A free shuttle bus transportation for registered delegates will operate, at specific times, from 05 to 08 September 2017, between the Official ICIEM Hotels and the Convention Center (Windsor Oceânico Hotel). The number of seats is limited, and are offered in a first serve, first come basis.



Routes & Pick up times ROUTE 1
Laghetto Stilo Barra Rio
Novotel Barra
Brisa Barra
Ibis Barra
Mercure Barra
AC Marriott
Promenade Paradiso
Sep 5 (Tuesday) 06:30
SEP 6 (Wednesday) 06:30
Sep 7 (Thursday) 06:30
Sep 8 (Friday) 08:15 08:15




Routes & Pick up times ROUTE 1
Laghetto Stilo Barra Rio
Novotel Barra
Brisa Barra
Ibis Barra
Mercure Barra
AC Marriott
Promenade Paradiso
Sep 5 (Tuesday) 20:00 20:00
SEP 6 (Wednesday) 20:00 20:00
Sep 7 (Thursday) 18:00 18:00
Sep 8 (Friday) 13:30 13:30


1) Sheraton Hotel is not included as it is considered at walking distance (600 m);
2) Windsor Marapendi Hotel will offer their own transfer to the Convention Center to the delegates accommodated there.


The Windsor Convention & ExpoCenter is located in the Barra da Tijuca district, a modern and safe area of Rio de Janeiro. The convention center is linked to two hotels and has several other hotel at short distance The convention center is connected to the international airport through a highway (35 km). It is recommended to hire the official transfer service, but if not there are non-stop buses running from the airport to a terminal in Barra da Tijuca, from where travellers could take a short taxi ride to the hotel. A metro line (station 1.1 km from the convention center) goes to Ipanema (15 km), Copacabana (17 km) and city center/historic distric (25 km).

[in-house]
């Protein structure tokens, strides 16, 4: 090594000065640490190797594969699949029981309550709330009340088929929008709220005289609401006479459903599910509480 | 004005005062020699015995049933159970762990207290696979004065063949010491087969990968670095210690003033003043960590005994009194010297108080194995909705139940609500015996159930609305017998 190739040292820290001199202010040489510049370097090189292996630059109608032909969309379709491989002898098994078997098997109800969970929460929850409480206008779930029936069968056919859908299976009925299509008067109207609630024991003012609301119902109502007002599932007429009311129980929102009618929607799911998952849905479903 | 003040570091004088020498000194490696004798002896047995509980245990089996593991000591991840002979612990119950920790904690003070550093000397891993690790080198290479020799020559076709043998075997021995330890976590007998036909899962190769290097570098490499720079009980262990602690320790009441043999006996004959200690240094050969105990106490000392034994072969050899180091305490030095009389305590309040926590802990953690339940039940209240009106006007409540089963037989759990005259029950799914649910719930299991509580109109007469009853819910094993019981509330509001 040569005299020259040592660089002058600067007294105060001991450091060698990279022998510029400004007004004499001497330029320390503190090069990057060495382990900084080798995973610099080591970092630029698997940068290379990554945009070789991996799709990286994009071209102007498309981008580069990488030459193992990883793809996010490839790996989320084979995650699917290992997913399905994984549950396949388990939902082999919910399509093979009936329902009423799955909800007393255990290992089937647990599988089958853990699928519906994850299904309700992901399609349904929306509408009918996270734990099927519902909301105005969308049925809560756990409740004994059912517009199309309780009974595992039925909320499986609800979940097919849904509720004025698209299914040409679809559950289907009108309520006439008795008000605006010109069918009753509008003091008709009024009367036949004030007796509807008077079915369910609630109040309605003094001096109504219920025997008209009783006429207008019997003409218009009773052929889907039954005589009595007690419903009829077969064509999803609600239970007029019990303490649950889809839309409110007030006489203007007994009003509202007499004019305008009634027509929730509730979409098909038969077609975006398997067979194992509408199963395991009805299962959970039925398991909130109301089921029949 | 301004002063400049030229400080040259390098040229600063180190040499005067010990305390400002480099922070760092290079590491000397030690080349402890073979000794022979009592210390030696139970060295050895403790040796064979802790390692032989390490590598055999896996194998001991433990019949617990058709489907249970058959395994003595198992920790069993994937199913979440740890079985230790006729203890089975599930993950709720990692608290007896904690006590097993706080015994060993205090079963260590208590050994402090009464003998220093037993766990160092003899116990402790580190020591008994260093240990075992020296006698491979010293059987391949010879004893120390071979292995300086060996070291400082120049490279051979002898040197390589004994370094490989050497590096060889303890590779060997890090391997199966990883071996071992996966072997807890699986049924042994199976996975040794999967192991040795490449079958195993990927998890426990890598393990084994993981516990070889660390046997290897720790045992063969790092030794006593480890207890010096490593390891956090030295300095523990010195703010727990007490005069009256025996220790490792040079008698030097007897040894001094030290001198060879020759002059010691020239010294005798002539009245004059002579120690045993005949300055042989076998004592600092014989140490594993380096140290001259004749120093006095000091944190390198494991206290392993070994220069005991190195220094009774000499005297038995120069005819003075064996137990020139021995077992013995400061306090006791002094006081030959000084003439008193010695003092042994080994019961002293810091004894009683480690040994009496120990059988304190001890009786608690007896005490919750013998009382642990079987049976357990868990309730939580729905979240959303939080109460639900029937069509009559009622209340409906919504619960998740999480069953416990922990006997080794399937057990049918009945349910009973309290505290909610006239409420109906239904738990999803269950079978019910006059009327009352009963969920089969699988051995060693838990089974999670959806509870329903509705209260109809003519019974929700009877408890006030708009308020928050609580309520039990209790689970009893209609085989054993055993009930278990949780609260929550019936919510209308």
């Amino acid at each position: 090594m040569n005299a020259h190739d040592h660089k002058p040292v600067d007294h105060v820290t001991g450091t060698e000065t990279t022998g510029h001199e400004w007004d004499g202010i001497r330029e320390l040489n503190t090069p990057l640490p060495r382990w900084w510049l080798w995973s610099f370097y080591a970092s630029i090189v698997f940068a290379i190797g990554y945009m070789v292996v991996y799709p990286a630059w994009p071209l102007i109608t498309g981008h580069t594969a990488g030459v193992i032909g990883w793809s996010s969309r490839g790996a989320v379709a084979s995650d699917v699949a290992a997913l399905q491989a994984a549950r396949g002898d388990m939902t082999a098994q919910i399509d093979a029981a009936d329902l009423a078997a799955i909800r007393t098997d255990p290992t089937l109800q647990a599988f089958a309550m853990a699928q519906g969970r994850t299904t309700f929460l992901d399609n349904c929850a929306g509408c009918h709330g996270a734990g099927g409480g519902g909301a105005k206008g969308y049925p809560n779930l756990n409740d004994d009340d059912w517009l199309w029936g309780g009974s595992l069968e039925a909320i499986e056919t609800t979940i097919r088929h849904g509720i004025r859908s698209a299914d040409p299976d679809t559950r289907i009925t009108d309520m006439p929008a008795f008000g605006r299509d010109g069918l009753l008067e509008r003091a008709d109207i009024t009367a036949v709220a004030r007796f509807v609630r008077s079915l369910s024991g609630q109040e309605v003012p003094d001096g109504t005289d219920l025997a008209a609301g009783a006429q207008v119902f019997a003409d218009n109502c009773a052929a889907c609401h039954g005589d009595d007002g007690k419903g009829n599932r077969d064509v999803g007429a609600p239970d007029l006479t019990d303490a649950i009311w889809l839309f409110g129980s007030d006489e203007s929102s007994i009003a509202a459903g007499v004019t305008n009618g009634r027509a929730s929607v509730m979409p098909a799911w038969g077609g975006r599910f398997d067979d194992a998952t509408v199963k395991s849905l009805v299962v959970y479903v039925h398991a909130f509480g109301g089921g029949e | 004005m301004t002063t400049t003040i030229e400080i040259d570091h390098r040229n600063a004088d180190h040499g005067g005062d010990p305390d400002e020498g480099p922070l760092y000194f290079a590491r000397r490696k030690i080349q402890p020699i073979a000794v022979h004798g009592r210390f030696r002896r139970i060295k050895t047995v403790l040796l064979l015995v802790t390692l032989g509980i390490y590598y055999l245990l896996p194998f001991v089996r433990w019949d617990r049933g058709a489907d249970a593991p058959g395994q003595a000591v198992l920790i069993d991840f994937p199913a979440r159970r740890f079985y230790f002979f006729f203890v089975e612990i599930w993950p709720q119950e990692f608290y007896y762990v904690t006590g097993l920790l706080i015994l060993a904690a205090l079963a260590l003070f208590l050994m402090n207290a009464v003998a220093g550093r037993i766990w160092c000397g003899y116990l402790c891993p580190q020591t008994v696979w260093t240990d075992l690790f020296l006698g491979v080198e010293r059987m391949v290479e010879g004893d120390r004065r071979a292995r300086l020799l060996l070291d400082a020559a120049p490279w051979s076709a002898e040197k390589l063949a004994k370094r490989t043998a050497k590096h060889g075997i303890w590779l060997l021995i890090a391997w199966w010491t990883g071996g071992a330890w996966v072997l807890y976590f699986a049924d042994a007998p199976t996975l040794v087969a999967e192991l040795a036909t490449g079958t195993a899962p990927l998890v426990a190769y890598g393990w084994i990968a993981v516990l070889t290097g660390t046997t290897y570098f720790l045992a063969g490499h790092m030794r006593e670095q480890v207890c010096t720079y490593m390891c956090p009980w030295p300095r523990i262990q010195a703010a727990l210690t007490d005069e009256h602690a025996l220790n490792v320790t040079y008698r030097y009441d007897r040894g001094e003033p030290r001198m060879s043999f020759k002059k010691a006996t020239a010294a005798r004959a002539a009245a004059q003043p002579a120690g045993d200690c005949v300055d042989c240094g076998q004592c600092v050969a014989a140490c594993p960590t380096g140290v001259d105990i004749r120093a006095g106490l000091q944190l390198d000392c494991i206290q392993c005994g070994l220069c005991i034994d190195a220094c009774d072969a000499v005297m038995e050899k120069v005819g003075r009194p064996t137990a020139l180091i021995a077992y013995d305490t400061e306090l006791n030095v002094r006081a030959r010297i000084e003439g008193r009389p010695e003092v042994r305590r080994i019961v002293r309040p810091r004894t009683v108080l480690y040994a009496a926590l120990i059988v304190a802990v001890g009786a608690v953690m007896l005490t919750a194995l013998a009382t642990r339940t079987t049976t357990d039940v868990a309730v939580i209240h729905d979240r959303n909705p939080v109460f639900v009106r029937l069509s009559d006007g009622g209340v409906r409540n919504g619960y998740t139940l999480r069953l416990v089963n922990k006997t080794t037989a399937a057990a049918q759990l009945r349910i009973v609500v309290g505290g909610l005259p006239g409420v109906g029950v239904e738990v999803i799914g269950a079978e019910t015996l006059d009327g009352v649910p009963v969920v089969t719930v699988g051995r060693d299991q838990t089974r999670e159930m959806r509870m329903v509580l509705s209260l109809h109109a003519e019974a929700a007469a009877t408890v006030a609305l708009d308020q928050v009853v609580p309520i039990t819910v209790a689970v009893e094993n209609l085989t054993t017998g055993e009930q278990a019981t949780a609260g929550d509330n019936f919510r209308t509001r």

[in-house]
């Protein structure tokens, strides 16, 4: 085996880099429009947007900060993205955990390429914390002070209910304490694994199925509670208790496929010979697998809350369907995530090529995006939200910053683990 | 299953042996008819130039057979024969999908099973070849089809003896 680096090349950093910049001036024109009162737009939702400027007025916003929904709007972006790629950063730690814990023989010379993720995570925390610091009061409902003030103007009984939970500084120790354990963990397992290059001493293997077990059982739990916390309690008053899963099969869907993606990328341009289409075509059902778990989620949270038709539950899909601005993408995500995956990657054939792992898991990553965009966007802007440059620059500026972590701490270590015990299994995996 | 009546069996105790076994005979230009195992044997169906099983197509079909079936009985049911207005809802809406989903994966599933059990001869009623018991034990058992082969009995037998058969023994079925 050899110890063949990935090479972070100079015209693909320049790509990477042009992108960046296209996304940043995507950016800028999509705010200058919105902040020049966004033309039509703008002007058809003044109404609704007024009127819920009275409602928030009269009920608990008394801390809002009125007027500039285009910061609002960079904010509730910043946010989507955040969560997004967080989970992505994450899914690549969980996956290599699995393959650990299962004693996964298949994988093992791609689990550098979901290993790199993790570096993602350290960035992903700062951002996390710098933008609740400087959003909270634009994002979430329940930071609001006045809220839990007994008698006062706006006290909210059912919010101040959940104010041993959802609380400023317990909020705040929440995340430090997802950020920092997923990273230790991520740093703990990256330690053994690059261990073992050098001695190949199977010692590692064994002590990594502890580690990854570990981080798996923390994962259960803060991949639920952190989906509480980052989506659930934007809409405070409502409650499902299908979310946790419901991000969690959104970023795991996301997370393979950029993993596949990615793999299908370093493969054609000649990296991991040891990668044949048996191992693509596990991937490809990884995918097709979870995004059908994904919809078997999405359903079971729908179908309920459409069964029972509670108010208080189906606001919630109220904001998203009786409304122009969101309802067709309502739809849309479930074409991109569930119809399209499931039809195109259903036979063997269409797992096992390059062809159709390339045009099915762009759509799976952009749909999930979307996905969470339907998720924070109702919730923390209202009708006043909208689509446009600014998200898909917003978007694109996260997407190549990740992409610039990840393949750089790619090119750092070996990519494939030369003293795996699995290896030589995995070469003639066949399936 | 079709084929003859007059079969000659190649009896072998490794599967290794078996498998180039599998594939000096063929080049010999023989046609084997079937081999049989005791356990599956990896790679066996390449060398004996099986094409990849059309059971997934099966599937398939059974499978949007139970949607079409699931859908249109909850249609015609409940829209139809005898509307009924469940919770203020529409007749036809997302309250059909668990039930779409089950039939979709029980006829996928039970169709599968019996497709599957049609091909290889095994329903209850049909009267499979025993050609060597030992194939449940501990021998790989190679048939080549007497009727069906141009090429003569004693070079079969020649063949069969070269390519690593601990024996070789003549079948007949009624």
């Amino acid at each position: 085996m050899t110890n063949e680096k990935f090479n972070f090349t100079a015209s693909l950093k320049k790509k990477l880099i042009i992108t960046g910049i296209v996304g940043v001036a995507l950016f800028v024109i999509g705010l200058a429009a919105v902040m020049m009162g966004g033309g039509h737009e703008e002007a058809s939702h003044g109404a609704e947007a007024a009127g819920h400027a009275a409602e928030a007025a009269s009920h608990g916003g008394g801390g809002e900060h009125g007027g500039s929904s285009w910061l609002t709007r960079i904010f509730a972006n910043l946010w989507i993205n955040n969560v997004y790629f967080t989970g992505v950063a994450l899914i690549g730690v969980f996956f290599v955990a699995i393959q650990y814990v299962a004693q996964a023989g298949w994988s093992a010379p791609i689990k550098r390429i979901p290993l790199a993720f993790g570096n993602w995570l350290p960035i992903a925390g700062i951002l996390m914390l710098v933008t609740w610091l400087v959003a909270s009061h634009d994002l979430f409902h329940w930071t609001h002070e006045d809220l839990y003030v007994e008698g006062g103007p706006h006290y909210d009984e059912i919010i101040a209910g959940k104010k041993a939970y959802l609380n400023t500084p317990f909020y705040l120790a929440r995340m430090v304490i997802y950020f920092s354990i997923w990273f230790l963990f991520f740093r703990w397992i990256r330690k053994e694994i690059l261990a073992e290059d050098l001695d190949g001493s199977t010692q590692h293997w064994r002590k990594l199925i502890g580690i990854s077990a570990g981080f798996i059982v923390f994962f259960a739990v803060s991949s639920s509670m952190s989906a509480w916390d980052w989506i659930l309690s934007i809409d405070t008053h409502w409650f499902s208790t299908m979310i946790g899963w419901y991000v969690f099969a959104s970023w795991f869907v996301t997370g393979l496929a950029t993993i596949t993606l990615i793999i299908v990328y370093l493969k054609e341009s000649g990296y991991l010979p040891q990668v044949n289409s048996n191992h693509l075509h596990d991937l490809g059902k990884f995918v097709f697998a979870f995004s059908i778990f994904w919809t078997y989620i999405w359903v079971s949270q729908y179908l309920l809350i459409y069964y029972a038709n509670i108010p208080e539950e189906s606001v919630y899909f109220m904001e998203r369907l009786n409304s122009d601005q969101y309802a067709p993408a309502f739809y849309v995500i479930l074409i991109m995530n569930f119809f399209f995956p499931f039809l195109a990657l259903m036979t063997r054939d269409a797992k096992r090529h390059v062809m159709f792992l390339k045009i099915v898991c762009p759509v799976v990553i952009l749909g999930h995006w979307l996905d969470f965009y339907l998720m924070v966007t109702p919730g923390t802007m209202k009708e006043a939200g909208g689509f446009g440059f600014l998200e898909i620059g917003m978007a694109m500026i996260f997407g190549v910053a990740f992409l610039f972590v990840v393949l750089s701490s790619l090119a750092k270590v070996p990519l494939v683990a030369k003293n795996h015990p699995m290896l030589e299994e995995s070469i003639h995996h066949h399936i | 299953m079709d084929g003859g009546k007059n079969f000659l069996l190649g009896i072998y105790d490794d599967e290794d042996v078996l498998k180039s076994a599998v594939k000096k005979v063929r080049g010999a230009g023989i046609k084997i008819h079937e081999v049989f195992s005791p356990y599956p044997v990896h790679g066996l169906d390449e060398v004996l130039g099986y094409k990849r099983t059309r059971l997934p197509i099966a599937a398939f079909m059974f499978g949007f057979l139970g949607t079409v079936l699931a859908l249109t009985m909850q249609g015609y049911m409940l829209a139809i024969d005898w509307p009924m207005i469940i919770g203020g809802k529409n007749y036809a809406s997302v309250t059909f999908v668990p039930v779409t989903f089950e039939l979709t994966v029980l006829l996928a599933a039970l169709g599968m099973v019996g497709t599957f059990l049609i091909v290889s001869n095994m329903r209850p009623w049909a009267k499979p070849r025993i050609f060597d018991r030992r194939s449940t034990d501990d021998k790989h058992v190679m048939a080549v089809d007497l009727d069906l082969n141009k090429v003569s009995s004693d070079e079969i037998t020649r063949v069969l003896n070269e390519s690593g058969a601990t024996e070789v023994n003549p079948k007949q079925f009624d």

Because of its continental dimensions, Brazil has 3 time zones. Rio de Janeiro follows the Brasilia time (UTC/GMT -3 hours). In September Rio de Janeiro time will be 4 hours ahead of California, 1 hour ahead of New York and 5 hours behind Frankfurt.


Most offices open from 09:00 to 18: 00h Monday to Friday, usually closed on Saturday and Sunday. Banks are open Monday through Friday from 10:00 to 16:00h. Most major shopping malls are open Monday to Saturday from 10:00 to 22:00h and on Sundays from 15:00 to 21: 00h. Rio has several convenience stores open 7/24.


The language spoken in Brazil is Portuguese. Basic English is widely spoken and a large share of the population understands well Spanish.


The average maximum temperature in Rio de Janeiro in September is 25 oC (or 77oF), and the average minimum is 19 oC (or 66oF). Average precipitation in September is 87 mm.


Rio de Janeiro is a very informal city. The dress code for the congress is casual or business casual.